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RAIN

A unique read-aloud that blends world cultures, poetic form, and natural splendor.

A pastoral panorama of bucolic settings, spare verse, and multicultural depictions of rain in this Swedish import.

Whether drops of water, flakes of snow, cherry-blossom petals, or dripping tendrils of moss, rains can nourish life, extinguish fires, and offer steady percussion for a locomotive musical interlude. On each rainy spread, life happens in haiku, with all its cultural variety and complexity: A crane observes two children resolving a quarrel, a goatherd wiggles a loose tooth while surveying the flock, a lighthouse keeper discovers an unmoored boat as puffins glide by, rangers monitor a dying forest fire while creatures scurry away, and travelers with llamas climb a steep hillside, stopping for a beetle in their path. Visual details encourage readers to learn more about the countries of origin of the peoples and animals depicted throughout. A short note on the copyright page explains haiku, especially the role of nature in the classic form. While these poems do not strictly follow all the characteristics of haiku, they do evoke different moods, such as the gathering darkness of a crocodile swamp. They also break stereotypes by juxtaposing technology and rural life—a cellphone rings amid a group of bareback riders galloping across a steppe. Most of all, they invite readers to pore over each colorful, expressive illustration to discover visual clues contained in the spare verse.

A unique read-aloud that blends world cultures, poetic form, and natural splendor. (Picture book/poetry. 5-8)

Pub Date: Oct. 9, 2018

ISBN: 978-0-8028-5507-7

Page Count: 32

Publisher: Eerdmans

Review Posted Online: Aug. 13, 2018

Kirkus Reviews Issue: Sept. 1, 2018

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BUTT OR FACE?

A gleeful game for budding naturalists.

Artfully cropped animal portraits challenge viewers to guess which end they’re seeing.

In what will be a crowd-pleasing and inevitably raucous guessing game, a series of close-up stock photos invite children to call out one of the titular alternatives. A page turn reveals answers and basic facts about each creature backed up by more of the latter in a closing map and table. Some of the posers, like the tail of an okapi or the nose on a proboscis monkey, are easy enough to guess—but the moist nose on a star-nosed mole really does look like an anus, and the false “eyes” on the hind ends of a Cuyaba dwarf frog and a Promethea moth caterpillar will fool many. Better yet, Lavelle saves a kicker for the finale with a glimpse of a small parasitical pearlfish peeking out of a sea cucumber’s rear so that the answer is actually face and butt. “Animal identification can be tricky!” she concludes, noting that many of the features here function as defenses against attack: “In the animal world, sometimes your butt will save your face and your face just might save your butt!” (This book was reviewed digitally.)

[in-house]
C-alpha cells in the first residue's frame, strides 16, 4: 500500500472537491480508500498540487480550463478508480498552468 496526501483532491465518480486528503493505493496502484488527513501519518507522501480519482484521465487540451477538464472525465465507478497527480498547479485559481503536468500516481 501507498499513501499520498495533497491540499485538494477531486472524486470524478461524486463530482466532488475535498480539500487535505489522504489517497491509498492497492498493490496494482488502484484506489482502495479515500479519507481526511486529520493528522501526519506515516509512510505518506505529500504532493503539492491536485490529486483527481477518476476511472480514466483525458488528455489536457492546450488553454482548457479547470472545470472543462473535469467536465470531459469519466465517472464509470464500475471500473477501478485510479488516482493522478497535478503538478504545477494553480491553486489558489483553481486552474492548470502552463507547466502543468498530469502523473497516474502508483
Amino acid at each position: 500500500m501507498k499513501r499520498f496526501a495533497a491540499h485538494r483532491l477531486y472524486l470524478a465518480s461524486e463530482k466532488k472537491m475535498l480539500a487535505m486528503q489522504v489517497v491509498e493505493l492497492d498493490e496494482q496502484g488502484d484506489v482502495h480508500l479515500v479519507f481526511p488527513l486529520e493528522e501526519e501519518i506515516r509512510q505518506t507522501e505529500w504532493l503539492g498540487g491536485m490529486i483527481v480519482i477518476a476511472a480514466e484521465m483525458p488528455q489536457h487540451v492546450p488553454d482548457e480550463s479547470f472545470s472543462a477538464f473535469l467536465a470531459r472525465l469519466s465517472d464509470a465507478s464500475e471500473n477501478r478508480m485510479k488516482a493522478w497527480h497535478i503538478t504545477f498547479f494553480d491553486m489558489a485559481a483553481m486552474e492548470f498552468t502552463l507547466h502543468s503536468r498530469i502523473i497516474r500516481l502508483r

A gleeful game for budding naturalists. (author’s note) (Informational picture book. 6-8)

Pub Date: July 11, 2023

ISBN: 9781728271170

Page Count: 40

Publisher: Sourcebooks eXplore

Review Posted Online: May 9, 2023

Kirkus Reviews Issue: June 1, 2023

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CECE LOVES SCIENCE

From the Cece and the Scientific Method series

A good introduction to observation, data, and trying again.

Cece loves asking “why” and “what if.”

Her parents encourage her, as does her science teacher, Ms. Curie (a wink to adult readers). When Cece and her best friend, Isaac, pair up for a science project, they choose zoology, brainstorming questions they might research. They decide to investigate whether dogs eat vegetables, using Cece’s schnauzer, Einstein, and the next day they head to Cece’s lab (inside her treehouse). Wearing white lab coats, the two observe their subject and then offer him different kinds of vegetables, alone and with toppings. Cece is discouraged when Einstein won’t eat them. She complains to her parents, “Maybe I’m not a real scientist after all….Our project was boring.” Just then, Einstein sniffs Cece’s dessert, leading her to try a new way to get Einstein to eat vegetables. Cece learns that “real scientists have fun finding answers too.” Harrison’s clean, bright illustrations add expression and personality to the story. Science report inserts are reminiscent of The Magic Schoolbus books, with less detail. Biracial Cece is a brown, freckled girl with curly hair; her father is white, and her mother has brown skin and long, black hair; Isaac and Ms. Curie both have pale skin and dark hair. While the book doesn’t pack a particularly strong emotional or educational punch, this endearing protagonist earns a place on the children’s STEM shelf.

A good introduction to observation, data, and trying again. (glossary) (Picture book. 5-8)

Pub Date: June 19, 2018

ISBN: 978-0-06-249960-8

Page Count: 40

Publisher: Greenwillow Books

Review Posted Online: March 26, 2018

Kirkus Reviews Issue: April 15, 2018

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